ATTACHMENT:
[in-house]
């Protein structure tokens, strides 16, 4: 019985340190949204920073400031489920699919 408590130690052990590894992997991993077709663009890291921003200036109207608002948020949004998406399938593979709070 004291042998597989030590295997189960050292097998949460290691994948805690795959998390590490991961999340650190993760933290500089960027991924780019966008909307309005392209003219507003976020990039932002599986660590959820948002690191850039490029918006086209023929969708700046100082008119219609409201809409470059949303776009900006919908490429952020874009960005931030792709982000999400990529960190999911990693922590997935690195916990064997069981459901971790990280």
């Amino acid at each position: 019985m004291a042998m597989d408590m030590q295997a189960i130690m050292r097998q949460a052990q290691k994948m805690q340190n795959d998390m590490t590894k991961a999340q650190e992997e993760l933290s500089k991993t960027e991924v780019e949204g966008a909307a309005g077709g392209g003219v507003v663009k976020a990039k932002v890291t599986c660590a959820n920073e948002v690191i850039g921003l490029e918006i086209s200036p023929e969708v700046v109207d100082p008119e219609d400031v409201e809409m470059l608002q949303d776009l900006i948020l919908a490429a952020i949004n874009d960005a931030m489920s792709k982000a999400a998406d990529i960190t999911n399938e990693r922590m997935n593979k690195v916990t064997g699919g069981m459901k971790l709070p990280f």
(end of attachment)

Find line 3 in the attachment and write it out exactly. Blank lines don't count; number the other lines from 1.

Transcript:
């Amino acid at each position: 019985m004291a042998m597989d408590m030590q295997a189960i130690m050292r097998q949460a052990q290691k994948m805690q340190n795959d998390m590490t590894k991961a999340q650190e992997e993760l933290s500089k991993t960027e991924v780019e949204g966008a909307a309005g077709g392209g003219v507003v663009k976020a990039k932002v890291t599986c660590a959820n920073e948002v690191i850039g921003l490029e918006i086209s200036p023929e969708v700046v109207d100082p008119e219609d400031v409201e809409m470059l608002q949303d776009l900006i948020l919908a490429a952020i949004n874009d960005a931030m489920s792709k982000a999400a998406d990529i960190t999911n399938e990693r922590m997935n593979k690195v916990t064997g699919g069981m459901k971790l709070p990280f």